A brainwallet refers to the concept of storing Bitcoins in one's own mind by memorization of a passphrase. As long as the passphrase is not recorded anywhere, the Bitcoins can be thought of as existing nowhere except in the mind of the holder. If a brainwallet is forgotten or the person dies or is permanently incapacitated, the Bitcoins are lost forever.
A brainwallet is created simply by starting with a unique phrase. The phrase must be sufficiently long to prevent brute-force guessing - a short password, a simple phrase, or a phrase taken from published literature is likely to be stolen by hackers who use computers to quickly try combinations. A suggestion is to take a memorable phrase and change it in a silly way that is difficult to predict.
The phrase is turned into a 256-bit private key with a hashing or key derivation algorithm (example: SHA256). That private key is then used to compute a Bitcoin address, or a deterministic sequence of addresses. This conversion can be done with a utility such as Casascius Bitcoin Utility or Electrum.
Bitcoins are sent to the address. In order to recover the Bitcoins, one must recompute the private key with the same phrase. The private key is imported into a wallet.
First, a phrase is chosen.
"Man made it to the moon,, and decided it stinked like yellow cheeeese."
Note that the extraneous characters and broken grammar are intentional, this makes the passphrase harder to attack.
The SHA256 hash of this string is calculated. (Note, this is also the private key in hex, and must be kept secret).
SHA256 = 74 E8 60 03 A7 4C BA 14 ED 92 74 30 1E F4 75 FE C0 DA 8B 0F 76 48 69 FC 14 43 5A E0 36 8F DD B9
This number is turned into a Bitcoin address using the standard published algorithm.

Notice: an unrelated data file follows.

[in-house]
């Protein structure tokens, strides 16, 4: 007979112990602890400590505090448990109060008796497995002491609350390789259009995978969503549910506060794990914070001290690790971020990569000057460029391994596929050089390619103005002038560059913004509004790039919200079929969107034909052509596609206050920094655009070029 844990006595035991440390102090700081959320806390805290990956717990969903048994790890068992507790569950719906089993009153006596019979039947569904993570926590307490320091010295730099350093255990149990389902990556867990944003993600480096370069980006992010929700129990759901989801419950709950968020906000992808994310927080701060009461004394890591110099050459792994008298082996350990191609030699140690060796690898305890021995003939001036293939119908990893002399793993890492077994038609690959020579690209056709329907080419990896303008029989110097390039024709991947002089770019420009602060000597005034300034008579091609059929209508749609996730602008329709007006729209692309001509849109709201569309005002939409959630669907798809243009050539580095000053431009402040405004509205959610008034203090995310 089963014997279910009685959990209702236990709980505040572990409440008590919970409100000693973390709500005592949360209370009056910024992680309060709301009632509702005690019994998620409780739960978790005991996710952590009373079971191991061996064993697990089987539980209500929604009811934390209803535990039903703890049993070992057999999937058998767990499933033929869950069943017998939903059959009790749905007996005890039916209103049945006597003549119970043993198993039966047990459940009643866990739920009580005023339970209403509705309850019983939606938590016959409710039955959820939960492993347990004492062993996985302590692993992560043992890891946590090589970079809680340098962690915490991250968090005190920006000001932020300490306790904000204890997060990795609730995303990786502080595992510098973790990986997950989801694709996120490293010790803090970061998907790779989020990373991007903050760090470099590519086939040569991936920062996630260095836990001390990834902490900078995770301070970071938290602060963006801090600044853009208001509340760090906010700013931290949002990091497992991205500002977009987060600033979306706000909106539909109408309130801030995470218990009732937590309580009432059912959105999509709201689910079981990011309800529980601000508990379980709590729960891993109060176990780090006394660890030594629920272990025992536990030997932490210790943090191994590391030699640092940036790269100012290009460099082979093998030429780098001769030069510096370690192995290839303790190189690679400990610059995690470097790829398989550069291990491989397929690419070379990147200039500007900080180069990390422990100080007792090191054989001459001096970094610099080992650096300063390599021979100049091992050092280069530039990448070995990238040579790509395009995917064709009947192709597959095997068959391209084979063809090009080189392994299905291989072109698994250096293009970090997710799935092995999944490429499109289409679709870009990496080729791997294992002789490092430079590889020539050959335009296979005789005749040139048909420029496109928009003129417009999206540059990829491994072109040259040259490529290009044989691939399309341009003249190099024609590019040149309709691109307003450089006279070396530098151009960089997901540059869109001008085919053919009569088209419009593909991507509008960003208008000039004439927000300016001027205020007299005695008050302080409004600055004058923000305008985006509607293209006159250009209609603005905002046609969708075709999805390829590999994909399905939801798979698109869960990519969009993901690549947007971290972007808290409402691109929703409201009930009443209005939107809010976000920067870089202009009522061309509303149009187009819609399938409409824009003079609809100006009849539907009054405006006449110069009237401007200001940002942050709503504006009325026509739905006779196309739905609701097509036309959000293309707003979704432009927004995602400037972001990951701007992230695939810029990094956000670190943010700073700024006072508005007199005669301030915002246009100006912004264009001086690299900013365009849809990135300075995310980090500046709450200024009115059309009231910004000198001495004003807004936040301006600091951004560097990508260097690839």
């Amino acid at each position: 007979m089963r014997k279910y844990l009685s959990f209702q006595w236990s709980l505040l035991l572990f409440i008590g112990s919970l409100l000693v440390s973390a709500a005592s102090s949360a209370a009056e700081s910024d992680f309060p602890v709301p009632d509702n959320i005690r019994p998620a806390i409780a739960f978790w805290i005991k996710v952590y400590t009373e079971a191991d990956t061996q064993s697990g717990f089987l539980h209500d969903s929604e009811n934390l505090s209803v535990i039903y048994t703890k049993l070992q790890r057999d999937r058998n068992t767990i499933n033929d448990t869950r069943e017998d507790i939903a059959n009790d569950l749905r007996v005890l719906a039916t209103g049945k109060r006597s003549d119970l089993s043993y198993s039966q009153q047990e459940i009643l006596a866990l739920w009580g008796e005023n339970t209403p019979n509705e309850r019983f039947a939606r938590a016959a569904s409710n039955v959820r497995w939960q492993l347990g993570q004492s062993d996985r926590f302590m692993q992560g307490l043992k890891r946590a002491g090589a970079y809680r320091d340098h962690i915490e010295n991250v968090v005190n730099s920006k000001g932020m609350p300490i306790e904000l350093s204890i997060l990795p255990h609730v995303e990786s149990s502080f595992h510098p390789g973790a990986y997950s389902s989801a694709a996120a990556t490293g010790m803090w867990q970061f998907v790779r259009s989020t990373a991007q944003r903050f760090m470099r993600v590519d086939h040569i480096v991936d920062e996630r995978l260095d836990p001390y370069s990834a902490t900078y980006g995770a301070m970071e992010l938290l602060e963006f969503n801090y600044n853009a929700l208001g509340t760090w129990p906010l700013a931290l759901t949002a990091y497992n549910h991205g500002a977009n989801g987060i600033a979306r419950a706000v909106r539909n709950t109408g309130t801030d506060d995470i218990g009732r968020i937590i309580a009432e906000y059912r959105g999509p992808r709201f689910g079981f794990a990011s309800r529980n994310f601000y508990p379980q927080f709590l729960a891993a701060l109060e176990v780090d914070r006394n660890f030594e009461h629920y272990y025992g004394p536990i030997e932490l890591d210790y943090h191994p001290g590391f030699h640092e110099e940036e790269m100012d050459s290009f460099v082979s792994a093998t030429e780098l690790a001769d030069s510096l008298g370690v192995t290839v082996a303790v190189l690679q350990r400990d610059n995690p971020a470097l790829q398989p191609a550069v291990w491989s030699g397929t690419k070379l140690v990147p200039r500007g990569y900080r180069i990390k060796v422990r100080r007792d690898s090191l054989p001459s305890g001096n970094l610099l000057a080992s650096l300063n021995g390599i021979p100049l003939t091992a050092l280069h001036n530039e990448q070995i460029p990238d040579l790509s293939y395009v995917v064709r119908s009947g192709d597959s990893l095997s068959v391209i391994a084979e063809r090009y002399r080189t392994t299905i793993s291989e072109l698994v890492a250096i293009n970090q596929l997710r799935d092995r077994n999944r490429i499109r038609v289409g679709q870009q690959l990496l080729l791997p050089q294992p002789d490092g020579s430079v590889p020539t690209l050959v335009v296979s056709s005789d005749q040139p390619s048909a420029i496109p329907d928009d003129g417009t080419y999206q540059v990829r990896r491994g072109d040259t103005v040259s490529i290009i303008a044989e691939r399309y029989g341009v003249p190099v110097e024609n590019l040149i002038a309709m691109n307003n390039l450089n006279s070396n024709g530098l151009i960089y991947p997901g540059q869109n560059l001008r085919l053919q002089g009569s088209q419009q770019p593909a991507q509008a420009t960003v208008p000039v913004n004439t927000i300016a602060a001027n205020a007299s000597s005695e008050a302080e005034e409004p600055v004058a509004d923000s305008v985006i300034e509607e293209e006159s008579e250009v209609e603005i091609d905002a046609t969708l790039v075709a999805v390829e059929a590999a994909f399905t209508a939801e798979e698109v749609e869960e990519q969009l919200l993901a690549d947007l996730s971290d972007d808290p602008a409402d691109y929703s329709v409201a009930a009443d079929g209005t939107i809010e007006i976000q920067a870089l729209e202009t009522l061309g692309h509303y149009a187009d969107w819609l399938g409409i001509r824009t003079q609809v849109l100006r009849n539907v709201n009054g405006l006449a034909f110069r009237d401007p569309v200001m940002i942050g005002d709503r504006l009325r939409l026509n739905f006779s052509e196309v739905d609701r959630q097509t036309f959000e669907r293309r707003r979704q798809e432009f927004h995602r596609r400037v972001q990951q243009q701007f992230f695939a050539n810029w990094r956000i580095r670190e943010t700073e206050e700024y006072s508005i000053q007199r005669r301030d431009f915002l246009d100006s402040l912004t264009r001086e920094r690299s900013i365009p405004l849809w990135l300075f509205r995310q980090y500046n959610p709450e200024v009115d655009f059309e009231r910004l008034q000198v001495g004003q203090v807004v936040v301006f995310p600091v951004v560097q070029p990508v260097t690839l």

Bitcoin address = 1CeU9ugjwfsnzrhqjKy1HUBzXCCXVC76m1
End result: Bitcoins sent to this address are accessible to someone who knows the original phrase. The extraneous characters, of course, must be remembered intact.
It is very important when creating a brainwallet to use a passphrase that has a very high level of entropy. If this is not done, theft of the brainwallet is an eventual certainty.
This is not a simple suggestion. This is a requirement. Most people when asked to create a secure password, with everything they've heard about creating a password, will still create a password that if used for a brainwallet, will result in the eventual theft of their funds. The simple fact of the matter is that trying a brainwallet password is just simple mathematical exercise that requires no internet access, no communication, and leaves no trace, so hackers can collectively try multiple trillions of passwords every second in the privacy of their own homes. Your bank might tell you that a 10 character password with uppercase, lowercase, numbers and symbols is a strong password, but it is not strong enough to secure a brainwallet. A password that might be strong enough for traditional banking or a social website is completely unacceptable for a brainwallet.
A brainwallet passphrase, at a minimum, needs to be an entire original sentence that does not appear in any song or literature. Security is enhanced simply by including some sort of memorable personal information, which doesn't necessarily even have to be secret (e.g. an e-mail address, or phone number). A good brainwallet passphrase will have dozens of characters.